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Venezuela's Chavez agrees to receive Colombian rebel to discuss hostage-for-rebel deal

Venezuela's Chavez agrees to receive Colombian rebel to discuss hostage-for-rebel deal

Venezuelan President Hugo Chavez and Colombia's Alvaro Uribe agreed Friday to allow a representative of Colombia's largest guerrilla group to travel to Caracas for talks aimed at freeing rebel-held hostages, including politician Ingrid Betancourt and three U.S. defense contractors.
"I am prepared to speak with whomever they send," Chavez said after a six-hour meeting just outside of Bogota with Uribe to discuss advancing a possible swap of the hostages for imprisoned guerrillas of the Revolutionary Armed Forces of Colombia, or FARC.
The FARC is holding 45 hostages, including soldiers, politicians and the three U.S. contractors abducted more than four years ago. In return for releasing them, the FARC wants hundreds of guerrillas to be freed, including two commanders now in U.S. prisons.
Success by Chavez in mediating a humanitarian swap could expand his influence and improve his image in the region, but it's a risky move _ he is stepping squarely into Colombia's civil conflict and generating optimism among the families of those long held captive by rebels. Seldom has Chavez involved himself so directly with the internal affairs of another nation.
Chavez also said in a news conference that he would also host talks between the Colombian government and the country's second-largest rebel group, the National Liberation Army, or ELN. The two sides have been talking in Cuba, but recently negotiations have stalled.
Even though the FARC and the government agree in principle to the prisoner-for-hostage exchange, the details appear far being reached. The FARC is insisting on a 45-day demilitarized zone for the hand-over. Uribe has ruled this out. The rebels also want released guerrillas to be allowed to return to the insurgency, something the government also has rejected.
Families of the kidnapped are optimistic nevertheless that Chavez, who has turned Venezuela into a socialist republic, can find a way through the mutual distrust between Colombia's conservative government and leftist rebels.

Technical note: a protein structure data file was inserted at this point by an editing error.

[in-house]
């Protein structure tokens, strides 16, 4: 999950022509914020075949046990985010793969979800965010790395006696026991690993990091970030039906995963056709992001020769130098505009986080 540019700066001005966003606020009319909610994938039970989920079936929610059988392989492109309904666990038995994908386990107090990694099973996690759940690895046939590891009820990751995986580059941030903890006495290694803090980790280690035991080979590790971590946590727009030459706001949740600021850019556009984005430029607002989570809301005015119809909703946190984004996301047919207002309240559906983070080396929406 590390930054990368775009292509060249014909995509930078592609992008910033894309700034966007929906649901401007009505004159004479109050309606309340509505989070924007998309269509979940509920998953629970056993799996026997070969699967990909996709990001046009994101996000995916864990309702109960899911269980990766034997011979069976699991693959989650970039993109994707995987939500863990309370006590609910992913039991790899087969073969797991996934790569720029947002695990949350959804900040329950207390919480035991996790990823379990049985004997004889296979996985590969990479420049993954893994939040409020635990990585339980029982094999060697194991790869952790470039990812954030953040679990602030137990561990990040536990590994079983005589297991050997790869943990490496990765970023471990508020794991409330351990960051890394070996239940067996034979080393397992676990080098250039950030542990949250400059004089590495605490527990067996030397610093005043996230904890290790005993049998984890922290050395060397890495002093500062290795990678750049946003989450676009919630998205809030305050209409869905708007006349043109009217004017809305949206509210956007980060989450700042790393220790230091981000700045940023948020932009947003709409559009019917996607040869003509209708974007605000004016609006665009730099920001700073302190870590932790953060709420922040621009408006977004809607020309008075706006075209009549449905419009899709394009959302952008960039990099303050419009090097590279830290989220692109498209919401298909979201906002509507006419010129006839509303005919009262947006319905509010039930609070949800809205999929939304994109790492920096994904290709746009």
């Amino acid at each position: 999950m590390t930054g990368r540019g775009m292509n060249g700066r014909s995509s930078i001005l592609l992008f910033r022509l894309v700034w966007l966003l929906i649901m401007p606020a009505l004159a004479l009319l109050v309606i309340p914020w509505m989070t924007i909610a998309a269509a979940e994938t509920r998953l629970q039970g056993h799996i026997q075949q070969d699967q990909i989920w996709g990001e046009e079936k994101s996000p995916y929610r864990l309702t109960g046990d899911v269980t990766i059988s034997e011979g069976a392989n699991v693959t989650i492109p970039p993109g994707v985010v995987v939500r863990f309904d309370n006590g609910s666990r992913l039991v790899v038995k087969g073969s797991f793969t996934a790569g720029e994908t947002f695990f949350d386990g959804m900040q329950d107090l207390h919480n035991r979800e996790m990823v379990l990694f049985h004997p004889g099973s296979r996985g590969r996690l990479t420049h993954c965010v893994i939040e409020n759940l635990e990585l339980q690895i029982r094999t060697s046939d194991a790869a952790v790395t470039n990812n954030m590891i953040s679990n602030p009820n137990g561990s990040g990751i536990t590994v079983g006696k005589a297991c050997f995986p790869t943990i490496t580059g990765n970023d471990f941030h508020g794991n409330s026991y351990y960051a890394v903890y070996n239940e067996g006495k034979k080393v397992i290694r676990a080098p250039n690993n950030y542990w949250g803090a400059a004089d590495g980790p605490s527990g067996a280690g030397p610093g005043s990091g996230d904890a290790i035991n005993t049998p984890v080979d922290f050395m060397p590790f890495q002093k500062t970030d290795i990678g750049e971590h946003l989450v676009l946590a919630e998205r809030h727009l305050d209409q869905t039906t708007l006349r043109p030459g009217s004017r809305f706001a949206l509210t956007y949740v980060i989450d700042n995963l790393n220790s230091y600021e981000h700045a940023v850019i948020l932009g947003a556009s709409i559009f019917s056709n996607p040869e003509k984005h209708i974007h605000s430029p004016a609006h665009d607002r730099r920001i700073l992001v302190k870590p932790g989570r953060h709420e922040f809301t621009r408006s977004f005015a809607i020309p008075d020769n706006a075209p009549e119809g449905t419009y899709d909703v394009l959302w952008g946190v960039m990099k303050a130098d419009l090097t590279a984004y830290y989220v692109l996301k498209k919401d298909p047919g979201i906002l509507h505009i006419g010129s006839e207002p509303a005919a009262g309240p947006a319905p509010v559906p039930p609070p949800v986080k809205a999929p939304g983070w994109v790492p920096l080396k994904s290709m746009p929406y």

Chavez said that while it is up to the FARC to decide whom it would send to Caracas, he hopes one day to meet Manuel "Sure Shot" Marulanda, the legendary guerrilla commander who has led the FARC for 43 years.
"He is a man with a lot of experience in the struggle, in politics," Chavez said while standing next to Uribe, whose father was killed in a botched kidnapping by the rebels.
The French-Colombian Betancourt, abducted as she campaigned for president of Colombia in 2002, recently marked 2,000 days in captivity. U.S. defense contractors Marc Gonsalves, Thomas Howes and Keith Stansell were snatched after their plane crashed in 2003 during an anti-drug mission.
On Thursday, France's Nicolas Sarkozy phoned Uribe to express his support for the talks.
Chavez also said Sarkozy had asked him to push for a so-called proof of life for Betancourt, such as a video.
Others have been pushing for the government and the FARC to come to an agreement. On a weeklong visit to Colombia, the spokesman for Britain's ruling Labour party in the European Parliament said European troops could be used to patrol a temporary demilitarized zone.
An "agreement to create a demilitarized zone involving a tiny slice of land the same size as Easter Island and representing just 0.015 percent of Colombia's territory as a location for a secure prisoner swap, is now standing between the FARC hostages and freedom," said Richard Howitt, the vice chair of the European Parliament's Human Rights Subcommittee.


Updated : 2021-06-20 19:20 GMT+08:00